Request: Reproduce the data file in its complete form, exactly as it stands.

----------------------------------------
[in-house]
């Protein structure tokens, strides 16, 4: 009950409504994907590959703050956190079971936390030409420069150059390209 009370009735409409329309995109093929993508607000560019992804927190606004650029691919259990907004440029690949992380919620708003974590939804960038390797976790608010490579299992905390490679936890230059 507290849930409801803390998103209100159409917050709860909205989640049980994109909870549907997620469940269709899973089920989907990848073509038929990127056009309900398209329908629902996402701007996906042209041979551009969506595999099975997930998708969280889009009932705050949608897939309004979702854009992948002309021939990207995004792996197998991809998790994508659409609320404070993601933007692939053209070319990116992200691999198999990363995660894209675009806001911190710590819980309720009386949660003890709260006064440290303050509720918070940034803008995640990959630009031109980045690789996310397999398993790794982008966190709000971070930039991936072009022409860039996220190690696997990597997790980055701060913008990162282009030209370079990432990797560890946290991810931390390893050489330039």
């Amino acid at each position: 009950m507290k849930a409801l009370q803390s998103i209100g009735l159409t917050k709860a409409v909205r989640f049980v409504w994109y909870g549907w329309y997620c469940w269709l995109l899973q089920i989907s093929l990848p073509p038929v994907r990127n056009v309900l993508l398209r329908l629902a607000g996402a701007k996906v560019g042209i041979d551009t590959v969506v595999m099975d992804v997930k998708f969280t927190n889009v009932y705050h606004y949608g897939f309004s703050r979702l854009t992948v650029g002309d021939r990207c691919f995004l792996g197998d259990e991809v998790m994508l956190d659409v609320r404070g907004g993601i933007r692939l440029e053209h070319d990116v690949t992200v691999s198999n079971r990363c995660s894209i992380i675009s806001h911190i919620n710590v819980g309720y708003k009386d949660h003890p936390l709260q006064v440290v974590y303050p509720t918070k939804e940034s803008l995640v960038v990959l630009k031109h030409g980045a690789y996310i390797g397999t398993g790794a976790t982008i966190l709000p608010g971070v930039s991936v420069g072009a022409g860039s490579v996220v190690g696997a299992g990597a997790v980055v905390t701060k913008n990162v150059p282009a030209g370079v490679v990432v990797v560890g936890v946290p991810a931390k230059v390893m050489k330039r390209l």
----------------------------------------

[in-house]
């Protein structure tokens, strides 16, 4: 009950409504994907590959703050956190079971936390030409420069150059390209 009370009735409409329309995109093929993508607000560019992804927190606004650029691919259990907004440029690949992380919620708003974590939804960038390797976790608010490579299992905390490679936890230059 507290849930409801803390998103209100159409917050709860909205989640049980994109909870549907997620469940269709899973089920989907990848073509038929990127056009309900398209329908629902996402701007996906042209041979551009969506595999099975997930998708969280889009009932705050949608897939309004979702854009992948002309021939990207995004792996197998991809998790994508659409609320404070993601933007692939053209070319990116992200691999198999990363995660894209675009806001911190710590819980309720009386949660003890709260006064440290303050509720918070940034803008995640990959630009031109980045690789996310397999398993790794982008966190709000971070930039991936072009022409860039996220190690696997990597997790980055701060913008990162282009030209370079990432990797560890946290991810931390390893050489330039």
């Amino acid at each position: 009950m507290k849930a409801l009370q803390s998103i209100g009735l159409t917050k709860a409409v909205r989640f049980v409504w994109y909870g549907w329309y997620c469940w269709l995109l899973q089920i989907s093929l990848p073509p038929v994907r990127n056009v309900l993508l398209r329908l629902a607000g996402a701007k996906v560019g042209i041979d551009t590959v969506v595999m099975d992804v997930k998708f969280t927190n889009v009932y705050h606004y949608g897939f309004s703050r979702l854009t992948v650029g002309d021939r990207c691919f995004l792996g197998d259990e991809v998790m994508l956190d659409v609320r404070g907004g993601i933007r692939l440029e053209h070319d990116v690949t992200v691999s198999n079971r990363c995660s894209i992380i675009s806001h911190i919620n710590v819980g309720y708003k009386d949660h003890p936390l709260q006064v440290v974590y303050p509720t918070k939804e940034s803008l995640v960038v990959l630009k031109h030409g980045a690789y996310i390797g397999t398993g790794a976790t982008i966190l709000p608010g971070v930039s991936v420069g072009a022409g860039s490579v996220v190690g696997a299992g990597a997790v980055v905390t701060k913008n990162v150059p282009a030209g370079v490679v990432v990797v560890g936890v946290p991810a931390k230059v390893m050489k330039r390209l």